Syed Mujtaba Ali
Homage to a multilateral personality
Dr Syed Mujtaba Ali- educationist, essayist and writer, was born on September 13 in 1904 at his father's workplace in Karimganj, Sylhet. His ancestral residence was in the village of Uttarsur. His father, Syed Sikandar Ali, was a Sub-Registrar. Muztaba Ali studied at various educational institutions because of his father's frequent transfers from one place to another. He was finally admitted to Santiniketan where he obtained his BA degree in 1926. He learned several languages at Visva-Bharati: Sanskrit, English, French, German, Persian, Arabic, Italian, Hindi, and Gujrati. He had learned Urdu at home. Apart from languages, he also studied Sangkhya and Vedanta at Visva-Bharati.
Since a diploma from Visva-Bharati was then not recognised by other universities, Muztaba Ali proceeded to sit for the Entrance Examination from Calcutta University as a private candidate in 1926. He studied Intermediate of Arts at Aligarh University before leaving for Germany on a scholarship to study Philosophy. In 1932 he was awarded a DPhil for his research on Comparative Religion. He also studied at Al-Azhar University from 1934 to 1935.
From 1927-1929, Muztaba Ali was a professor of French and English at Agricultural College, Kabul. In 1935, at the invitation of the Maharaja of Baroda, he joined Baroda College as a professor of Comparative Religion. He was also Principal at Azizul Haq College, Bogra and part-time lecturer in the Department of Islamic Studies, Calcutta University. He was Secretary of the Indian Council for Cultural Relations and also worked for some time on All India Radio. He returned to teaching in 1961, joining the Islamic Studies Department of Visva-Bharati as Reader. He retired in 1965.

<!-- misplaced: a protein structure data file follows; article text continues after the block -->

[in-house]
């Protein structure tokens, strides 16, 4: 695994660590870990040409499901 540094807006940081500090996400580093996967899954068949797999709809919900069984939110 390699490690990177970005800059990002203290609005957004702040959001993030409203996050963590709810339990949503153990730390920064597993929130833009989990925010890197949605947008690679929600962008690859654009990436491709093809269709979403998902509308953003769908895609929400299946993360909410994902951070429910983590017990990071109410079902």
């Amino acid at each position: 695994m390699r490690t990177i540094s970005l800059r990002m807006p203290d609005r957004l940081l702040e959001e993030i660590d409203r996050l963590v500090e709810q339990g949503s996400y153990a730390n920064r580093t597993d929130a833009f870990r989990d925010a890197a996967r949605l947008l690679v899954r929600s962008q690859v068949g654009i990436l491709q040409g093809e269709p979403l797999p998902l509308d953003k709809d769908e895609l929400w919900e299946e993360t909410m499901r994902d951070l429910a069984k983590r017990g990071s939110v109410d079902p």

While Muztaba Ali was studying at Santiniketan, some of his writings were published in the Visva-Bharati, a handwritten magazine. He wrote columns in different journals such as the Ananda Bazar, Desh, Satyayug, Shanibarer Chithi, Basumati, Hindustan Standard, etc. under different pseudonyms such as 'Satyapir', 'Rai Pithora', 'Omar Khaiyam', 'Tekchand', 'Priyadarshi'. He was also a regular contributor to the MOHAMMADI, Chaturanga, Matrbhumi, Kalantar, Al-Islah, etc.
He has thirty books to his credit, in a variety of genres: novels, short stories, essays and travelogues, etc. His travelogues, Deshe-Bideshe (1949) and Jale-Danay (1960) were particularly well received. His novels include Abishvasya (1954), Shabnam (1960) and Shahar-Iyar (1969). Panchatantra (1952) and Mayurkanthi (1952) are humorous writings. His short stories have been compiled in Chacha Kahini (1952) and Tuni Mem (1964). Bonn University published his DPhil. dissertation The Origin of Khojahs and Their Religious Life Today (1936). He also wrote about the language issue in East Pakistan in Purba-Pakistaner Rastrabhasa.
As an intellectual, Muztaba Ali was highly esteemed in both WEST BENGAL and Bangladesh. His international exposure gave him a broadness of vision, which, together with his style of writing, brought him considerable renown. His short humorous writings have always been popular with readers. However, under the guise of humour, he expressed deeply felt truths. He died on 11 February 1974. The great scholar breathed his last in Dhaka on February 11, 1974. He was an outspoken critic of the British rulers. His writings are profuse in sarcastic comments about the colonial rulers. He published 25 immensely popular works where he smoothly mixed Arabic, Farsi and Sylheti words. He researched extensively on religion but was secular and progressive. He was cosmopolitan as well as deeply rooted in the Bengali ethos.
The writer is a freelance contributor.